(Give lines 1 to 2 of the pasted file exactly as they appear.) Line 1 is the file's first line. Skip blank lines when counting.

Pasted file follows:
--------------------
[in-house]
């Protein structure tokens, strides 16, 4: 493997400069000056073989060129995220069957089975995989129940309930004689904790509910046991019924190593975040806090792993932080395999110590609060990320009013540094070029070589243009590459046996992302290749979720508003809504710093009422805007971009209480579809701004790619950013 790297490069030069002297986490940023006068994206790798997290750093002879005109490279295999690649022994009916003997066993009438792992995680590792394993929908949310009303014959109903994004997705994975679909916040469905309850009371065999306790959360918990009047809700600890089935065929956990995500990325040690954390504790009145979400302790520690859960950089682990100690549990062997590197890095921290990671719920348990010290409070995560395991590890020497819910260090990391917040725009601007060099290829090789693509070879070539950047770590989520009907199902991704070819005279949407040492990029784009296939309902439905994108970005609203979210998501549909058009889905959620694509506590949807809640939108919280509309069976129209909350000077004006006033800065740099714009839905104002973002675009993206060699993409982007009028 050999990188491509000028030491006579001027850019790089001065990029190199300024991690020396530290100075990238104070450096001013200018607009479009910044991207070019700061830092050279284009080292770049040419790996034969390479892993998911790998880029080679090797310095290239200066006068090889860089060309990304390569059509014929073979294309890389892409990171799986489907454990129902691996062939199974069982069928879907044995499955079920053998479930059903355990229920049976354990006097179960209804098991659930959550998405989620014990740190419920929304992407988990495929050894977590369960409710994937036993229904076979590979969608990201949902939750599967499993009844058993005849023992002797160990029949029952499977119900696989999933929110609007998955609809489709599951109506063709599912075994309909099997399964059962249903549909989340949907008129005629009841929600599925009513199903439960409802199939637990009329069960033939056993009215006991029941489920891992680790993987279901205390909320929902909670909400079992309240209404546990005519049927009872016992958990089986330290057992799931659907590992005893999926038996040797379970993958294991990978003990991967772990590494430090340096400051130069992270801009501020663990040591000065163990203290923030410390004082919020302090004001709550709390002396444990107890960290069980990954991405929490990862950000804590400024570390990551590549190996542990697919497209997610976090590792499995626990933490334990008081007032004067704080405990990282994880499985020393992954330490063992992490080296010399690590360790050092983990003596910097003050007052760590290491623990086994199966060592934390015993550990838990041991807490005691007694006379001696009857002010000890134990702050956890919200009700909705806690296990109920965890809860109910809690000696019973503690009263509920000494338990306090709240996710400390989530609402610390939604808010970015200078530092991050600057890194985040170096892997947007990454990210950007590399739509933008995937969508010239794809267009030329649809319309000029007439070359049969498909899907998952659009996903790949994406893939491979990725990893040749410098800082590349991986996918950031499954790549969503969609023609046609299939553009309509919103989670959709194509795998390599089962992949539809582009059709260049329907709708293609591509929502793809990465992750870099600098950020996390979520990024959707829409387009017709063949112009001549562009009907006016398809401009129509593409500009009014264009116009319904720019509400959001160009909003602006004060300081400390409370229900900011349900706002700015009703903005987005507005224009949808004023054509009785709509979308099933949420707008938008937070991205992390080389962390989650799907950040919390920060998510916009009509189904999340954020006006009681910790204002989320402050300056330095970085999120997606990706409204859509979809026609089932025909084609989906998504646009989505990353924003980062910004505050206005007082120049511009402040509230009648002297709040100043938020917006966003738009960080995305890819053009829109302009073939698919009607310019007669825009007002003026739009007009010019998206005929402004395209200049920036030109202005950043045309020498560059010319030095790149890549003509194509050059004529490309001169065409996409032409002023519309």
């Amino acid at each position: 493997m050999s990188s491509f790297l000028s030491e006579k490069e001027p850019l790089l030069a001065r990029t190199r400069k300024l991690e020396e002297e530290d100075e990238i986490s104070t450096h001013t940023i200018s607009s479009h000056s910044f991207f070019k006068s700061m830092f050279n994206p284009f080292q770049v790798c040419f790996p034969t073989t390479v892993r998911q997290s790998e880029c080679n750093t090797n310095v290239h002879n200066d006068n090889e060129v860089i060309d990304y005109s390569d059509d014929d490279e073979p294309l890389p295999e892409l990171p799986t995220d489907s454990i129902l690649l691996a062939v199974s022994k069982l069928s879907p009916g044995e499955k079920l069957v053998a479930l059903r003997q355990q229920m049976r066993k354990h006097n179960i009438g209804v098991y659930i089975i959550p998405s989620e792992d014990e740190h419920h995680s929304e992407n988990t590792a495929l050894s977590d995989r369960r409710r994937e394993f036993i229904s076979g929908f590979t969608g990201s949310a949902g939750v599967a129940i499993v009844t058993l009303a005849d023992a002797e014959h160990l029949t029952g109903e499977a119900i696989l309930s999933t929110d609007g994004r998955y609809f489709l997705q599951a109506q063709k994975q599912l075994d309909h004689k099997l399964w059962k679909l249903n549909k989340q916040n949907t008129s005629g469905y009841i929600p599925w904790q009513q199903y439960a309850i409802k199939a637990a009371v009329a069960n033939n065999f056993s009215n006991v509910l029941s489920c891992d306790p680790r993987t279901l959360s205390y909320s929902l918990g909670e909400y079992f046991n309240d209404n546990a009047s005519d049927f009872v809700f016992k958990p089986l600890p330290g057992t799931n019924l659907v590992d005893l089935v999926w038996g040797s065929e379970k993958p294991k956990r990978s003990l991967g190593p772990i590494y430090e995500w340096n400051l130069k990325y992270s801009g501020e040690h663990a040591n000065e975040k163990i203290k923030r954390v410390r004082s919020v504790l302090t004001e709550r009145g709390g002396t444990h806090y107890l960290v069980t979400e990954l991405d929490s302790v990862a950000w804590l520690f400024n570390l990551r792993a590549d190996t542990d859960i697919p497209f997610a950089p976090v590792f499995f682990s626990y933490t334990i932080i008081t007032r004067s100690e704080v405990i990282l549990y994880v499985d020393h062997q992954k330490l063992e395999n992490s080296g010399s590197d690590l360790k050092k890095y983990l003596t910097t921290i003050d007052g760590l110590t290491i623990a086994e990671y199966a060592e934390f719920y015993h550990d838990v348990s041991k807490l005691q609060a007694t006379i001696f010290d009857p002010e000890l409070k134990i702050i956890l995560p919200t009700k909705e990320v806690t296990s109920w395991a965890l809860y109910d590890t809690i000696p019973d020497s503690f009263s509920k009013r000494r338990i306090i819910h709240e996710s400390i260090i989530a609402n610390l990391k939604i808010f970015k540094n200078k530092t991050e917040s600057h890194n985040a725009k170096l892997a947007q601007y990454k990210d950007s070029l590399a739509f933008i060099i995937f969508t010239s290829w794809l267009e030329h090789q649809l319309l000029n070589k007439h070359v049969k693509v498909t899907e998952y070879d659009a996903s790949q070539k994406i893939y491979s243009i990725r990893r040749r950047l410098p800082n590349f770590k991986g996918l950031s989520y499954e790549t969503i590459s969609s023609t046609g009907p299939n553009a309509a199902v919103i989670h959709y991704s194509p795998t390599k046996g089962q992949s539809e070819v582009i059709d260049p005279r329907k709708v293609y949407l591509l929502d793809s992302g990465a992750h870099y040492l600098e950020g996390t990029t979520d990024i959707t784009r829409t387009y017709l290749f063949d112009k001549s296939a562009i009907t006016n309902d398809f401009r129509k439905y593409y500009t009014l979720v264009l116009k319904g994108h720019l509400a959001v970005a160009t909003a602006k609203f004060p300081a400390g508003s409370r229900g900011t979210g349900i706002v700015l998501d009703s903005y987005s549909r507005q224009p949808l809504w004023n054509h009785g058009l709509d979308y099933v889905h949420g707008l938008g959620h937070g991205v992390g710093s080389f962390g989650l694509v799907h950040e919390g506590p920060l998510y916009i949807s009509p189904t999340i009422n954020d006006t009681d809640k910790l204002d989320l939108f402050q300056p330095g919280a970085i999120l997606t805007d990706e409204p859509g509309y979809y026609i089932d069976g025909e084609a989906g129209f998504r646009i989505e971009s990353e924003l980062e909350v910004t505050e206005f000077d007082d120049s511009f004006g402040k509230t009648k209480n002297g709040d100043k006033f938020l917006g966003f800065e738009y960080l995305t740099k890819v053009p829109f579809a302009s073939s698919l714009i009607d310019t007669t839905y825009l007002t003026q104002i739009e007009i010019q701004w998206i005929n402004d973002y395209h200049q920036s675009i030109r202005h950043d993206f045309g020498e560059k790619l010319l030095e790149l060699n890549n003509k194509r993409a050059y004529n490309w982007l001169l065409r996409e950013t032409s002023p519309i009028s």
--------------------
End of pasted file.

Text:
[in-house]
């Protein structure tokens, strides 16, 4: 493997400069000056073989060129995220069957089975995989129940309930004689904790509910046991019924190593975040806090792993932080395999110590609060990320009013540094070029070589243009590459046996992302290749979720508003809504710093009422805007971009209480579809701004790619950013 790297490069030069002297986490940023006068994206790798997290750093002879005109490279295999690649022994009916003997066993009438792992995680590792394993929908949310009303014959109903994004997705994975679909916040469905309850009371065999306790959360918990009047809700600890089935065929956990995500990325040690954390504790009145979400302790520690859960950089682990100690549990062997590197890095921290990671719920348990010290409070995560395991590890020497819910260090990391917040725009601007060099290829090789693509070879070539950047770590989520009907199902991704070819005279949407040492990029784009296939309902439905994108970005609203979210998501549909058009889905959620694509506590949807809640939108919280509309069976129209909350000077004006006033800065740099714009839905104002973002675009993206060699993409982007009028 050999990188491509000028030491006579001027850019790089001065990029190199300024991690020396530290100075990238104070450096001013200018607009479009910044991207070019700061830092050279284009080292770049040419790996034969390479892993998911790998880029080679090797310095290239200066006068090889860089060309990304390569059509014929073979294309890389892409990171799986489907454990129902691996062939199974069982069928879907044995499955079920053998479930059903355990229920049976354990006097179960209804098991659930959550998405989620014990740190419920929304992407988990495929050894977590369960409710994937036993229904076979590979969608990201949902939750599967499993009844058993005849023992002797160990029949029952499977119900696989999933929110609007998955609809489709599951109506063709599912075994309909099997399964059962249903549909989340949907008129005629009841929600599925009513199903439960409802199939637990009329069960033939056993009215006991029941489920891992680790993987279901205390909320929902909670909400079992309240209404546990005519049927009872016992958990089986330290057992799931659907590992005893999926038996040797379970993958294991990978003990991967772990590494430090340096400051130069992270801009501020663990040591000065163990203290923030410390004082919020302090004001709550709390002396444990107890960290069980990954991405929490990862950000804590400024570390990551590549190996542990697919497209997610976090590792499995626990933490334990008081007032004067704080405990990282994880499985020393992954330490063992992490080296010399690590360790050092983990003596910097003050007052760590290491623990086994199966060592934390015993550990838990041991807490005691007694006379001696009857002010000890134990702050956890919200009700909705806690296990109920965890809860109910809690000696019973503690009263509920000494338990306090709240996710400390989530609402610390939604808010970015200078530092991050600057890194985040170096892997947007990454990210950007590399739509933008995937969508010239794809267009030329649809319309000029007439070359049969498909899907998952659009996903790949994406893939491979990725990893040749410098800082590349991986996918950031499954790549969503969609023609046609299939553009309509919103989670959709194509795998390599089962992949539809582009059709260049329907709708293609591509929502793809990465992750870099600098950020996390979520990024959707829409387009017709063949112009001549562009009907006016398809401009129509593409500009009014264009116009319904720019509400959001160009909003602006004060300081400390409370229900900011349900706002700015009703903005987005507005224009949808004023054509009785709509979308099933949420707008938008937070991205992390080389962390989650799907950040919390920060998510916009009509189904999340954020006006009681910790204002989320402050300056330095970085999120997606990706409204859509979809026609089932025909084609989906998504646009989505990353924003980062910004505050206005007082120049511009402040509230009648002297709040100043938020917006966003738009960080995305890819053009829109302009073939698919009607310019007669825009007002003026739009007009010019998206005929402004395209200049920036030109202005950043045309020498560059010319030095790149890549003509194509050059004529490309001169065409996409032409002023519309």